Believe it or not, there was an earlier generation of the Fiesta that was even worse than the later models. The underpowered car was designed after the failure of the Pinto and was poised to compete with compacts like the Dodge Omni. The interior was about as bare as you could get and rear-seat space was minimal at best. The performance of the 54 horsepower engine was nonexistent.

1978-1980 Fiesta
Photo Credit: Car Domain

While the retail price of the car was more than affordable enough, the consumers just didn’t gravitate to it. Had the Fiesta has had a more competitive design it might have fared better against the Japanese rivals. But without more features and a better interior, the Fiesta just couldn’t compete.

1958-1960 Edsel
Photo Credit: Ford

17: 1958-1960 Edsel

Then you had the Edsel, a car that was designed to appeal to just about every type of person. Sadly it just didn’t add up to the competition, and the car was notoriously unreliable. Sales were minuscule at best, and it contributed to a sales decline at Ford. The extreme design of the Edsel was just one of the aspects that dragged it down.

1958-1960 Edsel
Photo Credit: Ford

The transmission was known for having shifting issues, in addition to the electrics in the car. Ford didn’t spare any expense to the design, but that didn’t help to boost the market share. The Edsel was not for long, and sadly the car just couldn’t last on.

Ford Taurus SHO V8
Photo Credit: Car Domain

16: Ford Taurus SHO V8

The oval Ford Taurus of the ’90s was mocked for its extreme styling, but there was a special edition of the car that caught the attention of enthusiasts. The Ford Taurus SHO V8 was a special edition of the Taurus that had a lot of potential. Sadly the Yamaha derived-V8 engine was notoriously unreliable. There were recalls related to the intake manifold gaskets and the head gaskets which lead to consumer frustration.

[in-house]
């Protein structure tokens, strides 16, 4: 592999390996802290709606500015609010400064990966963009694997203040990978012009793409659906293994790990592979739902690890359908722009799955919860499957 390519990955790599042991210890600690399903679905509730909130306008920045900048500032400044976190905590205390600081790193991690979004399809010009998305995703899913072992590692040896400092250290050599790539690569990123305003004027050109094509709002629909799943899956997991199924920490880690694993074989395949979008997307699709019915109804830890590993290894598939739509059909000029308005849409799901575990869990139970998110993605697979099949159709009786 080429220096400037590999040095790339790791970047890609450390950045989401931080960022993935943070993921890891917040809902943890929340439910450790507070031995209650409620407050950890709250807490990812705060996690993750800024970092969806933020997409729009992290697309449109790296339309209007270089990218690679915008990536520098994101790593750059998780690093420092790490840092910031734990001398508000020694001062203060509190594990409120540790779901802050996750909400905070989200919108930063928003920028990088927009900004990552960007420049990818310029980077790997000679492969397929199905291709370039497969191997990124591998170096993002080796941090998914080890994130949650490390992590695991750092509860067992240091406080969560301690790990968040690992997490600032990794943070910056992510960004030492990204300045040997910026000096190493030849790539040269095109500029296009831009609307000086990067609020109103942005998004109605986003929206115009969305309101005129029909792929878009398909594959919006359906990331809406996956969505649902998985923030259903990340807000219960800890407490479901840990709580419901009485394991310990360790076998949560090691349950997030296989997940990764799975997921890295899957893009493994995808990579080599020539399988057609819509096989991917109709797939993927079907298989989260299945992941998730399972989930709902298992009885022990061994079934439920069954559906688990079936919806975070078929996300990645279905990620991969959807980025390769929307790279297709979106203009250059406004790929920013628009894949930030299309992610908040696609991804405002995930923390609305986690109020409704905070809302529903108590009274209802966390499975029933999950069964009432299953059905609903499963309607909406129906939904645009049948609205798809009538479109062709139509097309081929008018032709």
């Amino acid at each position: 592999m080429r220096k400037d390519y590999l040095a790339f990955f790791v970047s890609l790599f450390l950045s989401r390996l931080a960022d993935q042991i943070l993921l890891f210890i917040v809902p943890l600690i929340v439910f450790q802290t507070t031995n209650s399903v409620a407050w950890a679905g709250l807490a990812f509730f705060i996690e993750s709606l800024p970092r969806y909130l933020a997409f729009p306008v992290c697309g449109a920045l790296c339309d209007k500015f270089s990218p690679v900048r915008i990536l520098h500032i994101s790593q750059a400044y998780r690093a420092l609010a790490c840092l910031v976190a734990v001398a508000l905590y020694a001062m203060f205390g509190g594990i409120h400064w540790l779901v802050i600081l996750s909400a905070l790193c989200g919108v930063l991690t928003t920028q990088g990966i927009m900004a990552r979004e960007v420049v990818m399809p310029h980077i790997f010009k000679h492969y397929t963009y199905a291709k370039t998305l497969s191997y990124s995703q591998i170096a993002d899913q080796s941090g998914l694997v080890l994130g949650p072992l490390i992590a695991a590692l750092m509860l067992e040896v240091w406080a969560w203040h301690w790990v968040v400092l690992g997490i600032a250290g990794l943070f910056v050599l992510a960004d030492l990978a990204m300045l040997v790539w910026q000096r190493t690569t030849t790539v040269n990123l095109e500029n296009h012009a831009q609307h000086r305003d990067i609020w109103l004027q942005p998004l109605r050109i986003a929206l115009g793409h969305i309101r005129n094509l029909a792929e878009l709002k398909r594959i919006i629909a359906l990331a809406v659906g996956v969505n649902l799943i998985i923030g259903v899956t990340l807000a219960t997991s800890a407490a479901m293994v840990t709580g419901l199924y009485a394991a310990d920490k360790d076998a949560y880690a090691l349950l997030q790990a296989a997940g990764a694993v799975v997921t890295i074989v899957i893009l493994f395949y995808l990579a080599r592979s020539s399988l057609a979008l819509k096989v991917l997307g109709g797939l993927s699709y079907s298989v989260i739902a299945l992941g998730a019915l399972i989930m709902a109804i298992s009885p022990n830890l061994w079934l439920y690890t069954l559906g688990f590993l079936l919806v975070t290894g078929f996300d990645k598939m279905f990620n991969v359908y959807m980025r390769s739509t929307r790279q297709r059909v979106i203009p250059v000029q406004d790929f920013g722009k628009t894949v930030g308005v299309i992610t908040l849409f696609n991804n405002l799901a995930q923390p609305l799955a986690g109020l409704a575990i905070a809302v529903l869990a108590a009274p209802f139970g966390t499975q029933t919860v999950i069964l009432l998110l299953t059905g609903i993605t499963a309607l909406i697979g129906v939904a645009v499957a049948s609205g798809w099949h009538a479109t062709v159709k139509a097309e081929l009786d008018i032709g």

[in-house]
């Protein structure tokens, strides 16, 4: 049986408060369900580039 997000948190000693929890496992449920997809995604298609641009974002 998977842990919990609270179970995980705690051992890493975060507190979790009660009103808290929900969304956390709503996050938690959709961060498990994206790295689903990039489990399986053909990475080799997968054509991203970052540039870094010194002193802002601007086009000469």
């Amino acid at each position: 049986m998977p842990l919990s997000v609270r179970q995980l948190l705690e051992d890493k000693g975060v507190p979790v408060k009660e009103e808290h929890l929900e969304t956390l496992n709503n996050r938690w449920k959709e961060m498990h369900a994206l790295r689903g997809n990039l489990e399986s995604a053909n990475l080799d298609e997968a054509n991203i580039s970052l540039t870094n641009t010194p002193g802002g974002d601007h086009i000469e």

Ford Taurus SHO V8
Photo Credit: Ford

The radical design of the car also made a lot of potential consumers look the other way. Had the Taurus possessed a more mainstream design the addition of the V8 would have been a welcomed addition. The later generations of the SHO never seemed to capture the magic of the original car.

Ford Explorer
Photo Credit: Ford

15: Ford Explorer (Second Generation)

The second-generation Ford Explorer was a regretful product for Ford. In the design of the SUV, the roof had been weakened which caused the SUV to do horribly during a rollover incident. The design of the SUV resonated with consumers and it became the best-selling Ford of all-time. But the company also spent millions of dollars in lawsuit settlements and court hearings.

Ford Explorer
Photo Credit: Ford

This took a toll on Ford as the company went into the next generation. Aside from the rollover incidents the SUV also had a series of exploding tire lawsuits, which also marred the reputation of the Explorer even worse. This generation of the Explorer went on to become one of the most popular cars on the road.

Ford Escort
Photo Credit: Auto Trader

14: Escort

Few cars have sold as well as the Escort did during its heydey. You’ve probably seen these on rental car lots and used car lots by the dozen. While the Escort seemed like a great value at the time there was a lot that stopped the car from appealing to consumers. The design of the car was cheap and underpowered when you compared it to other sedans on the market. Honda and Toyota both had the market covered in vehicles like this one.

Ford Escort
Photo Credit: Auto Trader

The Escort also had a lot of quality and reliability issues that dragged it down. Sadly, the car just didn’t make it into the next generation. Of course, the nameplate has lived overseas but in the domestic market, the Escort is a thing of the past.

Ford Tempo
Photo Credit: Ford

13: Tempo

When you think of the Tempo, you think of one of the best-selling cars in the world. The Tempo sold over three million cars the first year. The design of the Tempo made it lack a lot of the features that you’d suspect in a sedan in this price range. Consumers were aware that Tempo had a reputation for quality issues, but the affordable price made it worth pursuing. The Tempo’s performance improved over time but was not enough to bolster sales.

Ford Tempo
Photo Credit: Ford